Vuelta a Espana 2019
With the breakaway covering the first 50km in just 55 minutes, there was no let-up in the leg-burning pace, with the chasing peloton gradually whittled down as Belgian veteran Gilbert led the move home more than an hour-and-a-quarter ahead of schedule – at a staggering average speed of 50.63km/h.
With seven riders in the move, Deceuninck-QuickStep pulled the strings as 37-year-old Gilbert picked up his second win of the race after out-lasting Ireland’s Sam Bennett (Bora-Hansgrohe) in an uphill drag-race in Guadalajara.
It was a textbook finish for the Belgian team, who never let their heads drop after Dutch sprinter Fabio Jakobsen was dropped from the break on an uphill rise with 50km remaining.
Czeck powerhouse Zdenek Stybar put in an attack 3km from the finish to disrupt the break and pile the pressure on fast-man Bennett.
Gunning for a hat-trick of wins, Bennett managed to reel in Stybar in the final kilometre – and looked on course for a sweet victory after powering clear on the slight ramp to the finish.
But in being forced to launch early, Bennett had bitten off more than he could chew. Unable to maintain his pace on the unforgiving home straight, Bennett’s head dropped as Gilbert surged past for a seventh career win on the Vuelta.
QuickStep’s day was complete as Gilbert’s room-mate, the British youngster James Knox, rose to eighth place in the general classification after finishing 10th on the stage.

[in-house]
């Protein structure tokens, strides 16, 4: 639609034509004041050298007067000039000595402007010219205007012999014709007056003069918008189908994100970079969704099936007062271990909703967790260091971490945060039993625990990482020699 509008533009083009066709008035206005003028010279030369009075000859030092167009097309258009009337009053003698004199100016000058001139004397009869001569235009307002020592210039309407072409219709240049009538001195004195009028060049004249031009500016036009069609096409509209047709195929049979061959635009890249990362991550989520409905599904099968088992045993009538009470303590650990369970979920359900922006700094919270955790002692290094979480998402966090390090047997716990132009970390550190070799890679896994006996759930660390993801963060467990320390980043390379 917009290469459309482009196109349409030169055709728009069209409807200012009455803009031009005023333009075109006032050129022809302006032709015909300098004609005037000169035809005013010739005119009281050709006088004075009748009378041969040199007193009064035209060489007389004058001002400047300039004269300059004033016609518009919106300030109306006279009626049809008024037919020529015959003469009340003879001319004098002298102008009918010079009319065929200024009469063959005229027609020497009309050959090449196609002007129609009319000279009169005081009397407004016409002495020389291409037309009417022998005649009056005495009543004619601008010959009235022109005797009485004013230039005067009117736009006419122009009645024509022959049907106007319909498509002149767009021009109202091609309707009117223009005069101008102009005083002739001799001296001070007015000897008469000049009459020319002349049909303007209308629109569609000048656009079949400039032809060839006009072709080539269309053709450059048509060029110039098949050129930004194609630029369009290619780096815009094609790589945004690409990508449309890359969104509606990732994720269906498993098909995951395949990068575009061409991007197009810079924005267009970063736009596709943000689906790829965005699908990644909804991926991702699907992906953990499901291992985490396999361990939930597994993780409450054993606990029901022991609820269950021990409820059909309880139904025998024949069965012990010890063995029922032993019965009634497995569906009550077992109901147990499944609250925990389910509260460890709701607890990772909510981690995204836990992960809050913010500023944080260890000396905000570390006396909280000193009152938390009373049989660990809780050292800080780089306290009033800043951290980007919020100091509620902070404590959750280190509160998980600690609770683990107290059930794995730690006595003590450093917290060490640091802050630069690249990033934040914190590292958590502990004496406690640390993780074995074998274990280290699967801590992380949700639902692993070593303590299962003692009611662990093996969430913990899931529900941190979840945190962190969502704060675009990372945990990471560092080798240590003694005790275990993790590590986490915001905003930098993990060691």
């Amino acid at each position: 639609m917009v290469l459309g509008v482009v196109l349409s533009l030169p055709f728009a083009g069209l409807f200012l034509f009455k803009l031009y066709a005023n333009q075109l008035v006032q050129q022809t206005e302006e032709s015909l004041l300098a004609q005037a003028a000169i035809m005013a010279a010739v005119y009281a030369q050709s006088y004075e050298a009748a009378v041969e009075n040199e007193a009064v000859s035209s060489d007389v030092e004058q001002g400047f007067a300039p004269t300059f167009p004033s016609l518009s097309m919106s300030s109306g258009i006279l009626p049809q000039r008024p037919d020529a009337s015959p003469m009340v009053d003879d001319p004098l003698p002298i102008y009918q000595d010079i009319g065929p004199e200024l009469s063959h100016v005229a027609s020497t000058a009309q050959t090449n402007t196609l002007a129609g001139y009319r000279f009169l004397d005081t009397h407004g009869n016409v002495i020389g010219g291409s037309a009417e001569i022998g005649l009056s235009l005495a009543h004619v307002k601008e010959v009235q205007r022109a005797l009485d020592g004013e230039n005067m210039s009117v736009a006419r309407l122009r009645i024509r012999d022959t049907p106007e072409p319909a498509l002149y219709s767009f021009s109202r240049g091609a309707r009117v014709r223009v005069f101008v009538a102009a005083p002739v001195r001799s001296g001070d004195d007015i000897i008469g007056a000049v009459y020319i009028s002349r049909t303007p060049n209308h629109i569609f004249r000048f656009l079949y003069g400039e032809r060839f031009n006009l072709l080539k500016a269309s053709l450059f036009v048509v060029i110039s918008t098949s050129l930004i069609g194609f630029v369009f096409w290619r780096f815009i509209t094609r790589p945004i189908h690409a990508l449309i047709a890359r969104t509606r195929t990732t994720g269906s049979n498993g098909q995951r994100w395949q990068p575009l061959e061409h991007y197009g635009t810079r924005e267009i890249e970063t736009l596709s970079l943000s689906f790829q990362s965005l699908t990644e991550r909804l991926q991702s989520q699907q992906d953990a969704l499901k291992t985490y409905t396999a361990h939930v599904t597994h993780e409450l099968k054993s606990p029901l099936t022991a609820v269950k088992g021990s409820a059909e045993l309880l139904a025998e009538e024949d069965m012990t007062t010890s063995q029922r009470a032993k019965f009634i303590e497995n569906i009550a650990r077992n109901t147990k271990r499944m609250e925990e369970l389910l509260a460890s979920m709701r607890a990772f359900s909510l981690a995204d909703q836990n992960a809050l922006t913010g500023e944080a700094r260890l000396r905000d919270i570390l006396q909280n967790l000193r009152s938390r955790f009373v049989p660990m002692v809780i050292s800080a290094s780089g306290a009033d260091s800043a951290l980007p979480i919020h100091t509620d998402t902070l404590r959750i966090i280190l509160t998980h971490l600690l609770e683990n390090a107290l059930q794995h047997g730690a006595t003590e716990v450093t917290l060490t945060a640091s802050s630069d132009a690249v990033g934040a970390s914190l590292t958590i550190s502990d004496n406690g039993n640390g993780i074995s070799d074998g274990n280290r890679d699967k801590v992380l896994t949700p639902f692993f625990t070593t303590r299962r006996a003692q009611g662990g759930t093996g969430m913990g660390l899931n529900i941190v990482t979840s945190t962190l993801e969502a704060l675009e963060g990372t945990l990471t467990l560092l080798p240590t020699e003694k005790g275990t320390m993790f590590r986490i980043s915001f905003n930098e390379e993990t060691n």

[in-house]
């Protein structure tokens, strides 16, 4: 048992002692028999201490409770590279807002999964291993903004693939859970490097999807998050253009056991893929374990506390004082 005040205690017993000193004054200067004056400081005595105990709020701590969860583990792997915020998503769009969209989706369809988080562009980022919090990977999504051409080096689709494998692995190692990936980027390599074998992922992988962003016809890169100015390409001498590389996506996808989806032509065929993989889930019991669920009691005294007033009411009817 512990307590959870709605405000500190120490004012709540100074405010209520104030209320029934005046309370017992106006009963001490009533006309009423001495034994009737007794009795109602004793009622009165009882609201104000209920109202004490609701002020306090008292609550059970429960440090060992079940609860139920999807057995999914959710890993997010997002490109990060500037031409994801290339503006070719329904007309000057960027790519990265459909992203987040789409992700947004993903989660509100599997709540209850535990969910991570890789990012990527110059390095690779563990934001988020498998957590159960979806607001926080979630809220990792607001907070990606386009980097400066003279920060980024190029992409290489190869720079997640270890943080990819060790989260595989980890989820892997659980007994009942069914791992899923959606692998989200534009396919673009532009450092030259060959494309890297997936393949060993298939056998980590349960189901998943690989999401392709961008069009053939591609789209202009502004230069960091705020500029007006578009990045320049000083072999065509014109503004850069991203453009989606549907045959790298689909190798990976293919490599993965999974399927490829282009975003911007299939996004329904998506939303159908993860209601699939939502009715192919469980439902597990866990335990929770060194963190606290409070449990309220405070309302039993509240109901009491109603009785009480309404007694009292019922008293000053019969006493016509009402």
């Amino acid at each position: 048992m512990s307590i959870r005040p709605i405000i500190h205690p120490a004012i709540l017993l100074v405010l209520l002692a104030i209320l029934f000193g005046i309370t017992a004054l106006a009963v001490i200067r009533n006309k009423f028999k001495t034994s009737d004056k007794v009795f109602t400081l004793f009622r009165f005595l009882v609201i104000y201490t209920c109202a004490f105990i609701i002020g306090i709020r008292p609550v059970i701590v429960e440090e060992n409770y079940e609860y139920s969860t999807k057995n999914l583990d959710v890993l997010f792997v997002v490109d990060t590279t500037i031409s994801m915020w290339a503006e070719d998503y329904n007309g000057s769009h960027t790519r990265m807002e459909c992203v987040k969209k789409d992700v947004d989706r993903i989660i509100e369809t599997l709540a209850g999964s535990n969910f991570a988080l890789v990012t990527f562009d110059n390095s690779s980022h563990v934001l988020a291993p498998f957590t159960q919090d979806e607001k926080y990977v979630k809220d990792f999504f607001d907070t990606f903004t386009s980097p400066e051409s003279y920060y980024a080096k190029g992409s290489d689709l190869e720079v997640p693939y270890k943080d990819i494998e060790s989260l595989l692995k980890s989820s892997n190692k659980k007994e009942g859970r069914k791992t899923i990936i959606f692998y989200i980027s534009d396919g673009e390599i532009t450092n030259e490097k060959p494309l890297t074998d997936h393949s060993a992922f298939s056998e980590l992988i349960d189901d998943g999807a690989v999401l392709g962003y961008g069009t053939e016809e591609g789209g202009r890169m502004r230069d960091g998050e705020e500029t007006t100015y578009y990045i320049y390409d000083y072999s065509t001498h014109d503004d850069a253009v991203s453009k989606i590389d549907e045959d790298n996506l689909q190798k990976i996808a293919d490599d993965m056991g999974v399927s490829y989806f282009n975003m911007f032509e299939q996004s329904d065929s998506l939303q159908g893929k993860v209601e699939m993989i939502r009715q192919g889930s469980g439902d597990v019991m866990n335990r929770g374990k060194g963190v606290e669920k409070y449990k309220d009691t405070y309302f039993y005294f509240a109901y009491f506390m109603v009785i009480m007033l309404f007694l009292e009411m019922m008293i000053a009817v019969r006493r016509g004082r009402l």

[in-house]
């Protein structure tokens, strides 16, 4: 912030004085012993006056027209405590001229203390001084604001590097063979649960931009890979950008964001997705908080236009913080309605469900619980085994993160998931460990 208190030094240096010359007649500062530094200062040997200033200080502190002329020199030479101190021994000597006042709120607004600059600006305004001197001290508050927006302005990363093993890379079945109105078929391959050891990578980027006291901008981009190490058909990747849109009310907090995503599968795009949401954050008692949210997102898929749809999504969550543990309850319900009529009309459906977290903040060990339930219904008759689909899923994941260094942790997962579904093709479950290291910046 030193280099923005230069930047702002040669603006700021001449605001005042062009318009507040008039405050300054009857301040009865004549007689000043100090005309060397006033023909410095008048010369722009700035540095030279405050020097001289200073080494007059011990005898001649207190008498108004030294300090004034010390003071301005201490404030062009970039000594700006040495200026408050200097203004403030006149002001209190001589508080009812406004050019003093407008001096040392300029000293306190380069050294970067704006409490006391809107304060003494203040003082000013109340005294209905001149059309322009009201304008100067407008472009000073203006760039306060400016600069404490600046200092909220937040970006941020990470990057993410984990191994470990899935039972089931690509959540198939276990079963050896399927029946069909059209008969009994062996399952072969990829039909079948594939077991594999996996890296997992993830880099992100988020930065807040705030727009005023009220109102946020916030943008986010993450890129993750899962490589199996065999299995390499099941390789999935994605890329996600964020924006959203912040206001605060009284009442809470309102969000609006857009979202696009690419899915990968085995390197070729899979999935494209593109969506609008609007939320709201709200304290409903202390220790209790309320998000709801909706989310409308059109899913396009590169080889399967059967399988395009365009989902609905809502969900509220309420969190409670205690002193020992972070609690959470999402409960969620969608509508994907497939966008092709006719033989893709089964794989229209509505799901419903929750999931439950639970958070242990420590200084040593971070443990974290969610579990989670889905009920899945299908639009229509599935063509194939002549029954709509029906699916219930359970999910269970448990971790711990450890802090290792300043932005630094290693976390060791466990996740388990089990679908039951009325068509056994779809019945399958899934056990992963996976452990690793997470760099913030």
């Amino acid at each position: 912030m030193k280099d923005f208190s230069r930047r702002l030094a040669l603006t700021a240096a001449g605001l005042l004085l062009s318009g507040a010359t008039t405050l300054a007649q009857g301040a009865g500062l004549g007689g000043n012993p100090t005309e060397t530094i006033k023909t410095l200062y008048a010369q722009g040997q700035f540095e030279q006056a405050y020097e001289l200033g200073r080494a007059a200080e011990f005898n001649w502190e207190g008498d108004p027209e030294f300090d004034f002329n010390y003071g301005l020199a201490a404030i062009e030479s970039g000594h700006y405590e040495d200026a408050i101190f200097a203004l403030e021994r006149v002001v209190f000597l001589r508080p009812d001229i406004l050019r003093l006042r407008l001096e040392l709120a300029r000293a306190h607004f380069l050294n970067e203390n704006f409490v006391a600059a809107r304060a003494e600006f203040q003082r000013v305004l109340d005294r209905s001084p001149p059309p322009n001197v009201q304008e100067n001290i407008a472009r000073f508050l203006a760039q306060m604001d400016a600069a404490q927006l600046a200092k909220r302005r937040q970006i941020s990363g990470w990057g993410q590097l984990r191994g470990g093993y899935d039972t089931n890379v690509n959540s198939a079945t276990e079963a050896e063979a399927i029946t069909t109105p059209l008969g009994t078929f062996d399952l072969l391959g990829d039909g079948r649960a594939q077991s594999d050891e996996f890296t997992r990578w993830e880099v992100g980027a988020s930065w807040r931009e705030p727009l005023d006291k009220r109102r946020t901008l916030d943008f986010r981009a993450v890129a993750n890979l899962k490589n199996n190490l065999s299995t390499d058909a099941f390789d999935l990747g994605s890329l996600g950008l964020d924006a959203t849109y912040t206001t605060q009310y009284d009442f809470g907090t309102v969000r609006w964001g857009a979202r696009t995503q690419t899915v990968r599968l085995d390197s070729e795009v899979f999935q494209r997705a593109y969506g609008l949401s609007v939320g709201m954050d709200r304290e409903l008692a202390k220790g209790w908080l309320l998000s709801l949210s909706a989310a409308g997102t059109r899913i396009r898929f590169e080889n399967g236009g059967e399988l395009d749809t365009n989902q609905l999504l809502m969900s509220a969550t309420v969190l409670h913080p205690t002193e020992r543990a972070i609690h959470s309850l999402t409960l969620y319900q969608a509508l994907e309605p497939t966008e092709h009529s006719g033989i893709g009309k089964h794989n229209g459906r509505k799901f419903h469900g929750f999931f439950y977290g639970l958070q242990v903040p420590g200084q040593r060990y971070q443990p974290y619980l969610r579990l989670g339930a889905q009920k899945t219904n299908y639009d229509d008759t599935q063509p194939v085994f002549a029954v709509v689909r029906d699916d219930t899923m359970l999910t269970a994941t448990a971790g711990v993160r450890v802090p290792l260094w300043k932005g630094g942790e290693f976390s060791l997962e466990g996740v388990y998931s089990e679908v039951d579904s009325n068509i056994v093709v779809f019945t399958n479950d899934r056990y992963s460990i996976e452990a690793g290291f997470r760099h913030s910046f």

Dutchman Wilco Kelderman also rose to sixth in the GC after starring in the break alongside three Sunweb teammates, while Belgium’s Dylan Teuns (Bahrain-Merida) entered the top 10 after finishing fourth behind QuickStep’s Remi Cavagna.
But the narrative drive came from that man Quintana, who pulled off a coup to move above Movistar teammate Alejandro Valverde into second place on GC, trailing race leader Roglic by 2’24”.
Isolated from his Jumbo-Visma teammates, Roglic came home in the main field alongside fellow Slovenian Tadej Pogacar (UAE Team Emirates), the Colombian Miguel Angel Lopez (Astana) and the world champion Valverde, 5’29” down on the winner.
With four stages remaining – including two key mountain tests – Valverde finds himself 24 seconds down on Quintana in third place, while Pogacar drops out of the podium spots into fourth at 3’42”.
Lopez, whose Astana team led most of the frantic chase after recalling key men who had made the split, is now fifth at 3’59”. Poland’s Rafal Majka (Bora-Hansgrohe) drops two places to seventh.